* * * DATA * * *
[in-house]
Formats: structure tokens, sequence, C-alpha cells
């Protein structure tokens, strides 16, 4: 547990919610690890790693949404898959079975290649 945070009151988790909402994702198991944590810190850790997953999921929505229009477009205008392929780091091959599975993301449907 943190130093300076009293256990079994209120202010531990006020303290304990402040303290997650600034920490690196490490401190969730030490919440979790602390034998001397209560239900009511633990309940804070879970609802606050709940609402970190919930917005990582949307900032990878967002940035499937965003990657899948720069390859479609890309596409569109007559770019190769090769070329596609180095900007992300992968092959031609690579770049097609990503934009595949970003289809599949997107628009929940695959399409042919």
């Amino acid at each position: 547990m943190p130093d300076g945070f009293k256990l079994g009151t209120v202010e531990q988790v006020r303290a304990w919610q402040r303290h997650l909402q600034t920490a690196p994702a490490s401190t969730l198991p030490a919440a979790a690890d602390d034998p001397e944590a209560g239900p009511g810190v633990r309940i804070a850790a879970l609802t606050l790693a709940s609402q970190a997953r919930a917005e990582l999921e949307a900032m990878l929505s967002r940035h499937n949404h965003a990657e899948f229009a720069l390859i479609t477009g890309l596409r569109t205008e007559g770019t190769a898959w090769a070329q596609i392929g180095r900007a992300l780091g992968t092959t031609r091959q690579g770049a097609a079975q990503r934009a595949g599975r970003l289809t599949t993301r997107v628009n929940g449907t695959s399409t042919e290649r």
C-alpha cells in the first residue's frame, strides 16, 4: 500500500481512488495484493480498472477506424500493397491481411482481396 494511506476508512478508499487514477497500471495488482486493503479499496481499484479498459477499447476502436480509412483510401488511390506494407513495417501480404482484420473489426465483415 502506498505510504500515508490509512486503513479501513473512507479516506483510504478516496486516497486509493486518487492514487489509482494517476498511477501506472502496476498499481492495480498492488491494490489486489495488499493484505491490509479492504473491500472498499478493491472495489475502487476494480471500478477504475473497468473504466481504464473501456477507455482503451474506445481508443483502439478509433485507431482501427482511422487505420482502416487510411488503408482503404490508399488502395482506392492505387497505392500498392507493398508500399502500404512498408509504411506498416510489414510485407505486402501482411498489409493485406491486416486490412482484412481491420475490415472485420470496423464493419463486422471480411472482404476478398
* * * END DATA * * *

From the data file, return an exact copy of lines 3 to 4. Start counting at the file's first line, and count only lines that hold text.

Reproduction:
């Protein structure tokens, strides 16, 4: 547990919610690890790693949404898959079975290649 945070009151988790909402994702198991944590810190850790997953999921929505229009477009205008392929780091091959599975993301449907 943190130093300076009293256990079994209120202010531990006020303290304990402040303290997650600034920490690196490490401190969730030490919440979790602390034998001397209560239900009511633990309940804070879970609802606050709940609402970190919930917005990582949307900032990878967002940035499937965003990657899948720069390859479609890309596409569109007559770019190769090769070329596609180095900007992300992968092959031609690579770049097609990503934009595949970003289809599949997107628009929940695959399409042919």
């Amino acid at each position: 547990m943190p130093d300076g945070f009293k256990l079994g009151t209120v202010e531990q988790v006020r303290a304990w919610q402040r303290h997650l909402q600034t920490a690196p994702a490490s401190t969730l198991p030490a919440a979790a690890d602390d034998p001397e944590a209560g239900p009511g810190v633990r309940i804070a850790a879970l609802t606050l790693a709940s609402q970190a997953r919930a917005e990582l999921e949307a900032m990878l929505s967002r940035h499937n949404h965003a990657e899948f229009a720069l390859i479609t477009g890309l596409r569109t205008e007559g770019t190769a898959w090769a070329q596609i392929g180095r900007a992300l780091g992968t092959t031609r091959q690579g770049a097609a079975q990503r934009a595949g599975r970003l289809t599949t993301r997107v628009n929940g449907t695959s399409t042919e290649r």